Relaxing Platform Dependencies in Agent-based Control Systems

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Agent-based systems have been widely used to develop industrial control systems when they are required to address issues such as flexibility, scalability and portability. The most common approach to develop such control systems is with agents embedded in a platform that provides software libraries and runtime services that ease the development process. These platforms also bring challenges to the agent-based control system engineering. For example, they might introduce default design features, such as a global directory of agents. Furthermore, agents are generally locked in a platform and depend on the platform’s available support for deployment across computing infrastructures. This article addresses these challenges through an approach for building agent-based control systems, that relaxes the dependencies in multiagent system (MAS) platforms, through the use of container-based virtualisation. The proposed approach is elaborated via a reference architecture that enables the implementation of agents as self-contained applications that can be deployed, on-demand, in independent environments but still are able to communicate and coordinate with other agents of the control system. We built a prototype using this approach and evaluated it in the context of a case study for the supervisory control of digital network infrastructures. This case study enabled us to demonstrate feasibility of the approach and to show the flexibility, of the resulting control system, to adopt several topologies as well as to operate at different scales, over emulated networks. We also concluded that designing agents as individual deployment units is also cost-effective especially in control scenarios with low number of stable agents.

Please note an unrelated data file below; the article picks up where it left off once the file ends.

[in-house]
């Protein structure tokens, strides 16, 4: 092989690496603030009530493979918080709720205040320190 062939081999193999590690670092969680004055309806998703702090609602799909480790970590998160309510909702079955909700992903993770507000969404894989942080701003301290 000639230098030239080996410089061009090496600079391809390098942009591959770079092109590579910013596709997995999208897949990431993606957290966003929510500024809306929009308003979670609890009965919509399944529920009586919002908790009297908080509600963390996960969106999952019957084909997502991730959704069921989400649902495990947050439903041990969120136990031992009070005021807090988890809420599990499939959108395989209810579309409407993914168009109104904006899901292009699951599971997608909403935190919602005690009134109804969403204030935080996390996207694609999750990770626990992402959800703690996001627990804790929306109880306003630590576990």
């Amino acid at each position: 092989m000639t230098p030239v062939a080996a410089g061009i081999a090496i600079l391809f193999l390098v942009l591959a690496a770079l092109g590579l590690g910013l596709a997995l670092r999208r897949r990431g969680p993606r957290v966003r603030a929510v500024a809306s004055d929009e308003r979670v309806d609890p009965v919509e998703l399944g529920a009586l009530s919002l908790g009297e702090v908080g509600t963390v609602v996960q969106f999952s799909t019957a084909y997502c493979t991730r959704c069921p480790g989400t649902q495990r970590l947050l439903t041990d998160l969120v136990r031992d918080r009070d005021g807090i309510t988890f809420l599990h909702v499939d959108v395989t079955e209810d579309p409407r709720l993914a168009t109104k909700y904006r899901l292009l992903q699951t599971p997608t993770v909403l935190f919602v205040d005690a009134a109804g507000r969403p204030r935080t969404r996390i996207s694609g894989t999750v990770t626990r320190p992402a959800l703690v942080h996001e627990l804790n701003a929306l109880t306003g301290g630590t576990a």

In IEEE Access